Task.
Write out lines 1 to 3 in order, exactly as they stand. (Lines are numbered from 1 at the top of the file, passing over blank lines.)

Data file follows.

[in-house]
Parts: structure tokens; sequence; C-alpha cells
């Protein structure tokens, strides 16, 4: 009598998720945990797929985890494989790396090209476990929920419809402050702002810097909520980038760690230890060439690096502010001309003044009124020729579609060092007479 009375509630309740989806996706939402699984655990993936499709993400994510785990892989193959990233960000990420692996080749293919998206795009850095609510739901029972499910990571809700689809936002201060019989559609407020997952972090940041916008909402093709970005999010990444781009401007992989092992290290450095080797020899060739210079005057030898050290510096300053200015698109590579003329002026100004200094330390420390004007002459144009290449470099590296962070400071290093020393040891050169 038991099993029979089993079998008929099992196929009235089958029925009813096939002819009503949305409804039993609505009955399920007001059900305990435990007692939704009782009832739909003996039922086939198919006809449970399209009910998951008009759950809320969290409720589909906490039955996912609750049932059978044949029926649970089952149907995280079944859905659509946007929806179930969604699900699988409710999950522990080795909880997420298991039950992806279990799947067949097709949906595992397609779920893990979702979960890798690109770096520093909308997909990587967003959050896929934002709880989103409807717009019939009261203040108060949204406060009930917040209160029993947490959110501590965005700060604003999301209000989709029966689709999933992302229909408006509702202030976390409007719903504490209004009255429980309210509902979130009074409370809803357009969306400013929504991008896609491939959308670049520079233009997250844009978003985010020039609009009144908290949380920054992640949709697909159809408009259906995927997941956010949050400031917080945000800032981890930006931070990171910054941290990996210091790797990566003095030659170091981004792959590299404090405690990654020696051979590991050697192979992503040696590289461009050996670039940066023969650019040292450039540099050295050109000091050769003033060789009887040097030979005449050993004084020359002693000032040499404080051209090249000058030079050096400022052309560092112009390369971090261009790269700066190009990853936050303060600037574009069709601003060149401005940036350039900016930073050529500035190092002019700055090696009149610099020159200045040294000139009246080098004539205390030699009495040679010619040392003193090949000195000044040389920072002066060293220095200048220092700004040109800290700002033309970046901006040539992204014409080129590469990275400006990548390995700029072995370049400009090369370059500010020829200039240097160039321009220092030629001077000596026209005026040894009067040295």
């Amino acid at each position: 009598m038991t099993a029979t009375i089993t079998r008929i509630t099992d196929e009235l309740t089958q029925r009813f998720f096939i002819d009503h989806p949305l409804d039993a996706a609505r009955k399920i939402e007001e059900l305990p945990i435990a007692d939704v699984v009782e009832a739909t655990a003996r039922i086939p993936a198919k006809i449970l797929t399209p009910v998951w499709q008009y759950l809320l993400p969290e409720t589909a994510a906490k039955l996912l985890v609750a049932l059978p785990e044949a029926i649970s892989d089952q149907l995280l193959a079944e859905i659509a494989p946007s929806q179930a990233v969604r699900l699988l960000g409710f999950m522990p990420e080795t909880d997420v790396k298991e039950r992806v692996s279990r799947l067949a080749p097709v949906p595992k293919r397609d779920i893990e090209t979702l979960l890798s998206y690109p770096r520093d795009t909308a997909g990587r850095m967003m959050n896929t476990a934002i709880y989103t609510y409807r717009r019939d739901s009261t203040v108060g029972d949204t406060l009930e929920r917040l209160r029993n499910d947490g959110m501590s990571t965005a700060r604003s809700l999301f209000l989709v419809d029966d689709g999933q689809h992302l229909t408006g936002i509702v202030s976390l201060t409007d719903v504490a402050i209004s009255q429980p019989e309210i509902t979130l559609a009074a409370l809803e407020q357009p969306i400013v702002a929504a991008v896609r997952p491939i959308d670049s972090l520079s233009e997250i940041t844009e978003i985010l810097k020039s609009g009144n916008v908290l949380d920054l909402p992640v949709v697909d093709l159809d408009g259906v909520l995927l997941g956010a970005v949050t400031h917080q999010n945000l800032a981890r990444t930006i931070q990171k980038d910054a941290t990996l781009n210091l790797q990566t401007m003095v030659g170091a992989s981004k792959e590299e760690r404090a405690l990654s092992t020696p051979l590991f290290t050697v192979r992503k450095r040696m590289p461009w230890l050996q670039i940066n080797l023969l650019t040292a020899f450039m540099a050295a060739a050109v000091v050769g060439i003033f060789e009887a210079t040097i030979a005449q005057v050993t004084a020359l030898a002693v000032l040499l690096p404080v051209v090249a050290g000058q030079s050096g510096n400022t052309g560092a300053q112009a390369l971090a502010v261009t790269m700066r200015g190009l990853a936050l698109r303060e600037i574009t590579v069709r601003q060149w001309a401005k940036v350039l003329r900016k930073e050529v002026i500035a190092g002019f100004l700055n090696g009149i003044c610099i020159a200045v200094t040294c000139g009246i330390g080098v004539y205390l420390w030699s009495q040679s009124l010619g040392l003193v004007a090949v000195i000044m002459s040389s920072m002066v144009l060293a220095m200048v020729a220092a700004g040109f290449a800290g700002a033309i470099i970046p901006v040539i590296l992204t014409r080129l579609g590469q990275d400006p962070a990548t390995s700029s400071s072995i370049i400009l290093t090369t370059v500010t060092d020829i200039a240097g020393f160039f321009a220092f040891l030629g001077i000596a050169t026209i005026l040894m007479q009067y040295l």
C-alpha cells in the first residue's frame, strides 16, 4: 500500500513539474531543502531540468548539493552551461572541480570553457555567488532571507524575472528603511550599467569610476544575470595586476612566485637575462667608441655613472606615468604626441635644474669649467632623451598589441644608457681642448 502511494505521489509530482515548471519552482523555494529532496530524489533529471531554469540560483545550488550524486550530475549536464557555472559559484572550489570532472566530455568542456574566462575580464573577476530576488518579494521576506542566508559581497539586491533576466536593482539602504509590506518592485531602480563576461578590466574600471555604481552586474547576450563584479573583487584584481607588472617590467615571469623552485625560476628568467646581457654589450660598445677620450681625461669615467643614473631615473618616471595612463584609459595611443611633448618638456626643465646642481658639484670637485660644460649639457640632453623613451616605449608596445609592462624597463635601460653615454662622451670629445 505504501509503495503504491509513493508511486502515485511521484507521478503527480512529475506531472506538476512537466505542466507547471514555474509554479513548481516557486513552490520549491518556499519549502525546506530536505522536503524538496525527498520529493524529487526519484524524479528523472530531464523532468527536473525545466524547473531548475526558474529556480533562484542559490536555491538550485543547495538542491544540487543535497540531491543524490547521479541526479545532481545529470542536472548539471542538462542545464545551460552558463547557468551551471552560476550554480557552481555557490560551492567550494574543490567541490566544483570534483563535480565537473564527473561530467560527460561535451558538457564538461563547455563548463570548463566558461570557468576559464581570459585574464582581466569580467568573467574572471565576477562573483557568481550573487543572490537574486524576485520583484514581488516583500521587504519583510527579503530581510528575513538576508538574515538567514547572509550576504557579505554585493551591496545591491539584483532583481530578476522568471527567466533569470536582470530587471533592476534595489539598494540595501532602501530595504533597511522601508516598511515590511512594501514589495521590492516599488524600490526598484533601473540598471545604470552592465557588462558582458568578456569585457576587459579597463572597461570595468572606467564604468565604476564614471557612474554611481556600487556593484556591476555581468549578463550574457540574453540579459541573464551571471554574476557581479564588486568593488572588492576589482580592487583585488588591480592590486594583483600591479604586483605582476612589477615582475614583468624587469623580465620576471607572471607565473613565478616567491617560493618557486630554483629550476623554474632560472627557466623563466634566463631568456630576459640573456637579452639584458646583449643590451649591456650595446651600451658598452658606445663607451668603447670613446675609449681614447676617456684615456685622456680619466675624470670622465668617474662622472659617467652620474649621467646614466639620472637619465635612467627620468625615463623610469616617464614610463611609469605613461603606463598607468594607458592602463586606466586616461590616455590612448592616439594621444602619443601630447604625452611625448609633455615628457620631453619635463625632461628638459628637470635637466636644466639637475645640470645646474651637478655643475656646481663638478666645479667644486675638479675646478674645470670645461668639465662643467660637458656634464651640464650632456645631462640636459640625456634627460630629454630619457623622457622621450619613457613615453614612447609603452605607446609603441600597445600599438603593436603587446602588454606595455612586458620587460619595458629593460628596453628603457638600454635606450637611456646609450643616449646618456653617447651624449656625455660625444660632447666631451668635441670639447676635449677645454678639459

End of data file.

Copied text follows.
[in-house]
Parts: structure tokens; sequence; C-alpha cells
């Protein structure tokens, strides 16, 4: 009598998720945990797929985890494989790396090209476990929920419809402050702002810097909520980038760690230890060439690096502010001309003044009124020729579609060092007479 009375509630309740989806996706939402699984655990993936499709993400994510785990892989193959990233960000990420692996080749293919998206795009850095609510739901029972499910990571809700689809936002201060019989559609407020997952972090940041916008909402093709970005999010990444781009401007992989092992290290450095080797020899060739210079005057030898050290510096300053200015698109590579003329002026100004200094330390420390004007002459144009290449470099590296962070400071290093020393040891050169 038991099993029979089993079998008929099992196929009235089958029925009813096939002819009503949305409804039993609505009955399920007001059900305990435990007692939704009782009832739909003996039922086939198919006809449970399209009910998951008009759950809320969290409720589909906490039955996912609750049932059978044949029926649970089952149907995280079944859905659509946007929806179930969604699900699988409710999950522990080795909880997420298991039950992806279990799947067949097709949906595992397609779920893990979702979960890798690109770096520093909308997909990587967003959050896929934002709880989103409807717009019939009261203040108060949204406060009930917040209160029993947490959110501590965005700060604003999301209000989709029966689709999933992302229909408006509702202030976390409007719903504490209004009255429980309210509902979130009074409370809803357009969306400013929504991008896609491939959308670049520079233009997250844009978003985010020039609009009144908290949380920054992640949709697909159809408009259906995927997941956010949050400031917080945000800032981890930006931070990171910054941290990996210091790797990566003095030659170091981004792959590299404090405690990654020696051979590991050697192979992503040696590289461009050996670039940066023969650019040292450039540099050295050109000091050769003033060789009887040097030979005449050993004084020359002693000032040499404080051209090249000058030079050096400022052309560092112009390369971090261009790269700066190009990853936050303060600037574009069709601003060149401005940036350039900016930073050529500035190092002019700055090696009149610099020159200045040294000139009246080098004539205390030699009495040679010619040392003193090949000195000044040389920072002066060293220095200048220092700004040109800290700002033309970046901006040539992204014409080129590469990275400006990548390995700029072995370049400009090369370059500010020829200039240097160039321009220092030629001077000596026209005026040894009067040295």